bridesmaids in burgundy bridesmaid dresses with umbrellas
Don’t let bad weather rain on your parade…clear umbrellas are a cute photo moment!

Remember you’ll likely also have to pay for:

  • The bachelor and bachelorette parties
  • Gifts for bridesmaids and groomsmen
  • Gifts for family members, such as parents
  • Beauty treatments aside from the big day, such as trial hair and makeup appointments, mani/pedis, facials, etc.
  • Suit and dress alterations
  • Rehearsal dinner
  • Other meals, such as day-of wedding breakfast  or brunch the day after
  • Wedding favors
  • Vendor tipping
  • Lighting and other décor
  • Backup plans (i.e., a tent for rain)
  • Thank you notes

These costs can really add up, so make sure to roll them into your budget from the beginning. Moreover, don’t forget to leave a little aside for unexpected emergencies, which will happen. If you need to rush out for an extra case of champagne, a pair of heels, umbrellas from a surprise rain shower  – or anything else – you don’t want to wonder where that money will come from.

Set aside at least $100, but ideally more like $500 to $1,000. Hopefully you won’t want to use it, but it’s best to be, as the Scouts would say: always prepared.

How to Cut Wedding Costs

Although having a good handle on expenses and using our Wedding Budget Template (more details below!) will certainly go a long way toward ensuring you make the smartest financial decisions, you do not have to pay market rates for everything in your wedding. There are several ways exist to cut down on the budget, but here are a few of the best:

  1. Enlist your friends. If you know someone in the baking, floral, catering or wedding planning industry, you might be able to get some great deals. If you opt for free labor, make sure your friend is a close one and really wants to do it. You also need to know the venue’s rules; many won’t allow friends and family to make food or serve booze, for instance. Have any musical or ordained friends? Consider asking them to be a part of your ceremony by performing or facilitating the vows.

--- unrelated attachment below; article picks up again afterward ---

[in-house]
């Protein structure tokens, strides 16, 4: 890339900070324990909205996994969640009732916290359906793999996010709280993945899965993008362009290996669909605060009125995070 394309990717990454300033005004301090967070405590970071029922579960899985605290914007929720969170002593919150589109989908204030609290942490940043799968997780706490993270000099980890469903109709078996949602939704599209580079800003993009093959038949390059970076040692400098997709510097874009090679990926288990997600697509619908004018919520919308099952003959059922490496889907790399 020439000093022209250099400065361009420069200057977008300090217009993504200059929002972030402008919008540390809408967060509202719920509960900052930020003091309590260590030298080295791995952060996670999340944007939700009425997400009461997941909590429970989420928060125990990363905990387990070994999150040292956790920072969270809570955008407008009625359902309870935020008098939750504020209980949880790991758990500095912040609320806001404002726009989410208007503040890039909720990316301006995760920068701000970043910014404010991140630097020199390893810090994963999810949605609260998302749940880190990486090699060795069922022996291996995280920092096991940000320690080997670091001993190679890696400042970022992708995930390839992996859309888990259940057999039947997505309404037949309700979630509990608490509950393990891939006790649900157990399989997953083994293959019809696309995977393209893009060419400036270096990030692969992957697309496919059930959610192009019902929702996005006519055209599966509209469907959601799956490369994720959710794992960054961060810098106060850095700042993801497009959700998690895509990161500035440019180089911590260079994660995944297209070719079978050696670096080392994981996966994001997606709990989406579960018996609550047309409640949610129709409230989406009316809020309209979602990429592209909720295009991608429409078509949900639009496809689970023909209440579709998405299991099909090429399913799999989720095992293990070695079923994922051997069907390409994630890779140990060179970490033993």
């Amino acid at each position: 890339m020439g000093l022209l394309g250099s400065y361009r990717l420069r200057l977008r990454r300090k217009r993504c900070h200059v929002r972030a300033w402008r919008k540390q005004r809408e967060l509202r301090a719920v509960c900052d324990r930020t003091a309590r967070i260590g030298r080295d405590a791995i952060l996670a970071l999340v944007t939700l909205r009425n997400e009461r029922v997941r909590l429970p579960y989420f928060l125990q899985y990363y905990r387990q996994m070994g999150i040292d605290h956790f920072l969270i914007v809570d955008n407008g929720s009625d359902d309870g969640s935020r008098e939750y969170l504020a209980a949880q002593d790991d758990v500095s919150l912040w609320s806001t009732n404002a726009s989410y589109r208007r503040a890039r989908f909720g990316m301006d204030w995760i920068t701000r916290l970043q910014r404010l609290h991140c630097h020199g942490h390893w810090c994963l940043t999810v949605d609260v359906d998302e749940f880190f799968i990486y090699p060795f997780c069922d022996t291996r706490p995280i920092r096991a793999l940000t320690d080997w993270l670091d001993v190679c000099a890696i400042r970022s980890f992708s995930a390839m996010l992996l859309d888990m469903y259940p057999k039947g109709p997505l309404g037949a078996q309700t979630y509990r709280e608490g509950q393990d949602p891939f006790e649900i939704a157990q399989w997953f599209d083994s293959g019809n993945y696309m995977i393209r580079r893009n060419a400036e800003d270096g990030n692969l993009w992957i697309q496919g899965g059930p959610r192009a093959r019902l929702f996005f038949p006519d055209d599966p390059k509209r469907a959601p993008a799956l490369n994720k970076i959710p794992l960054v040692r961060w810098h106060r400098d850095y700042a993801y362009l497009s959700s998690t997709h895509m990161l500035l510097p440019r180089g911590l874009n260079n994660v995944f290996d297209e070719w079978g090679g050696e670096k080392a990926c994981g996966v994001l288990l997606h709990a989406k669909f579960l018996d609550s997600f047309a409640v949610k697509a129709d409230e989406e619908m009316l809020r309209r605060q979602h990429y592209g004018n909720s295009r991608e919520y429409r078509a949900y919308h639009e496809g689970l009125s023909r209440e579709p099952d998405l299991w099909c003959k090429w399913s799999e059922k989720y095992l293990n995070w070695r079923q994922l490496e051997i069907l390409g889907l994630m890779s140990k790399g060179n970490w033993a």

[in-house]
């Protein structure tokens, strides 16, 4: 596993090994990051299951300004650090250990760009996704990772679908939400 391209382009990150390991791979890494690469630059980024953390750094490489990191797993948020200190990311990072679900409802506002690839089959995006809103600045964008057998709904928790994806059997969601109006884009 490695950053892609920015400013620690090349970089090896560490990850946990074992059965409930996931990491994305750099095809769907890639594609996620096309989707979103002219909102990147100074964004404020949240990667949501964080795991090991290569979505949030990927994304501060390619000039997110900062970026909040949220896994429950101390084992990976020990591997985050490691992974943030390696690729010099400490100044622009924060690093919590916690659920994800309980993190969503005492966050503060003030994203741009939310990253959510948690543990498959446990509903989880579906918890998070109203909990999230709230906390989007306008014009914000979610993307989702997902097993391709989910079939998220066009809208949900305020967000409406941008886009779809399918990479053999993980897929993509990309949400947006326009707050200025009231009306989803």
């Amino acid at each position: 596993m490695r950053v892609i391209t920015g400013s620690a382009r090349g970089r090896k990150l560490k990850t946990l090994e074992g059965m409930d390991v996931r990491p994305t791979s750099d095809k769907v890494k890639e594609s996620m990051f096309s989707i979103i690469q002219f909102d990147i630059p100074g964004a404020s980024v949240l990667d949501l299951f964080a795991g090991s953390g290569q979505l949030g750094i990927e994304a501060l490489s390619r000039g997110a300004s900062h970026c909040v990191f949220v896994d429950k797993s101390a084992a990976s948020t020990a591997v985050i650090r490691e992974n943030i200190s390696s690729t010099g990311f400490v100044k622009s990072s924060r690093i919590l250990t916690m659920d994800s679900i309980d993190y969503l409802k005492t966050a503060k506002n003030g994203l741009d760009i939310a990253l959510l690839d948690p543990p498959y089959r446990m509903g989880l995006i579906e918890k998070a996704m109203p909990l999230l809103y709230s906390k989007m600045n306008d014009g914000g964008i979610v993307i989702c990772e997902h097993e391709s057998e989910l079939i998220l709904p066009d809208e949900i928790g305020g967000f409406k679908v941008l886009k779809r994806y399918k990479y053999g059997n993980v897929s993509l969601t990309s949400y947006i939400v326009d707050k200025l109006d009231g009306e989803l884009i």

2. Buy booze at the grocery store. Many caterers will try to convince you to buy beer and wine through them at a higher price. Check with them beforehand to see if you can purchase alcohol by the case on your own, which can be a huge money-saver. You’ll still need to pay caterers extra to serve it, though, if they even allow it (you’ll need to check beforehand).
  3. Avoid unnecessary tradition. Sometimes, you think you need to pay a lot for something just because it’s common. But do you really need those engraved invitations? Or the towering white cake? If you’d be just as happy with some simple stationery and donuts from your favorite shop, go for it.
  4. Simplify Desserts. Wedding cakes cost a lot and often go uneaten. Consider doing a different type of dessert, like mini cupcakes. You could always get a small, decorative cake for cutting and pictures, with cheaper sheet cakes for the masses. You can also ask your bakery to cut the cake into smaller slices to cut down on volume.
  5. Use the template! We kept our wedding budget spreadsheet simple and easy to use. Just follow these steps listed below!
Donut wall for affordable wedding dessert idea
Redefine wedding desserts with an adorable donut wall! Photo credit: Happywedd

Wedding Budget Template

Open whichever version suits you best: Excel or Google Docs. Please note in Google Docs you have to select “File > Make a copy” so you can edit your own version.

  • Enter your total wedding budget in cell K5.
  • Add individual estimates for each component.
  • Use the “Miscellaneous” category for anything we haven’t captured in
    the spreadsheet.

As actual expenses happen, add them into the appropriate “actuals” columns. This will enable you to see if you’re going over or coming under budget and allow you to adjust accordingly. Also note that if you add or remove rows, the final amounts and formulas may need to be adjusted to reflect the new format.

  • Wedding Budget Template on Excel: Here’s a copy of the Brideside Wedding Budget Template that you can download to use in Excel on your computer. You’ll need Microsoft Excel to use this file.
  • Wedding Budget Template on Google Docs: Brideside’s Google Docs wedding budget template lets you easily collaborate with others (like your future spouse or parents). Save and edit your own copy by going to “file” and then “make a copy.” You can name the file anything you want and it will be saved to your Google Drive.

Take a deep breath! Not only do you have a thorough wedding budget overview, but also a handy template to keep by your side throughout the planning process and right up to the special day.

Less Spend, More Fun 

Total wedding spend is certainly high, but any woman who has been in a wedding party can tell you that the cost of being a bridesmaid isn’t cheap either. Wedding Wire estimates the average bridesmaid dress comes in at around $208, and alterations can add nearly $70.

One way to help knock down the cost is by looking into more affordable bridesmaid dress options, like the Brideside collection, with all full-length dresses priced at $150. Our private label collection marries the trends you love with an attainable price point.

When you’re ready to start exploring wedding and bridesmaid dresses, get in touch with us. We’ll pair you with a complimentary stylist to help you bring your dream wedding to life — and fit within your budget.